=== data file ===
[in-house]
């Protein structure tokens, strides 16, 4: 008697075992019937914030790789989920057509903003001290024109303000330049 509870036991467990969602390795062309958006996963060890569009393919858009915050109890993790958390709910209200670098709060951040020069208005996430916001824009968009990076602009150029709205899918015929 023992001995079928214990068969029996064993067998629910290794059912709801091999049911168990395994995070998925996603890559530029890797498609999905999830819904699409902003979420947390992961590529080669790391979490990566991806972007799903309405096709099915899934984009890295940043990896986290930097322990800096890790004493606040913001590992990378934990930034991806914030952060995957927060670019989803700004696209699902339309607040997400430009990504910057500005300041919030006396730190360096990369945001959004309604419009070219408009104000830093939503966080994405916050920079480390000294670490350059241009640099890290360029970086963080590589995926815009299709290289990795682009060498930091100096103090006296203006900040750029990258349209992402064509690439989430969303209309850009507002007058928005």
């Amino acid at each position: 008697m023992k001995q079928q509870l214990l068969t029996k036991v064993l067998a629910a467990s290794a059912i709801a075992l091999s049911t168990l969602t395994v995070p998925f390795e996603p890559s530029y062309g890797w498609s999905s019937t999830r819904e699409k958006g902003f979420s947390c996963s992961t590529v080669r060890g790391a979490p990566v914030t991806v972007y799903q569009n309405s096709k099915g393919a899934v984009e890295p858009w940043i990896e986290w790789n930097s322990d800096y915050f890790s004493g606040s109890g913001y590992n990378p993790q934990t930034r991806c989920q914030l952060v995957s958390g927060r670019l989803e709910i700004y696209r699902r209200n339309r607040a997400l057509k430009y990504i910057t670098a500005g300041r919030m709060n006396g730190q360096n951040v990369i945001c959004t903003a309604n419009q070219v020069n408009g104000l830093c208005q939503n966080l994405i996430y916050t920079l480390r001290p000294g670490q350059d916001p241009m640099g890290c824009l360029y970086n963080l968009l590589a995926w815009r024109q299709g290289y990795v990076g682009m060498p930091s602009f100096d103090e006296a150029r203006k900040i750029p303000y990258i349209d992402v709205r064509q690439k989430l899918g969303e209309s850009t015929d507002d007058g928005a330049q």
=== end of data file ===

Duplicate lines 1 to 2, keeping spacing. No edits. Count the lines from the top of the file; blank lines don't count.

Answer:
[in-house]
């Protein structure tokens, strides 16, 4: 008697075992019937914030790789989920057509903003001290024109303000330049 509870036991467990969602390795062309958006996963060890569009393919858009915050109890993790958390709910209200670098709060951040020069208005996430916001824009968009990076602009150029709205899918015929 023992001995079928214990068969029996064993067998629910290794059912709801091999049911168990395994995070998925996603890559530029890797498609999905999830819904699409902003979420947390992961590529080669790391979490990566991806972007799903309405096709099915899934984009890295940043990896986290930097322990800096890790004493606040913001590992990378934990930034991806914030952060995957927060670019989803700004696209699902339309607040997400430009990504910057500005300041919030006396730190360096990369945001959004309604419009070219408009104000830093939503966080994405916050920079480390000294670490350059241009640099890290360029970086963080590589995926815009299709290289990795682009060498930091100096103090006296203006900040750029990258349209992402064509690439989430969303209309850009507002007058928005």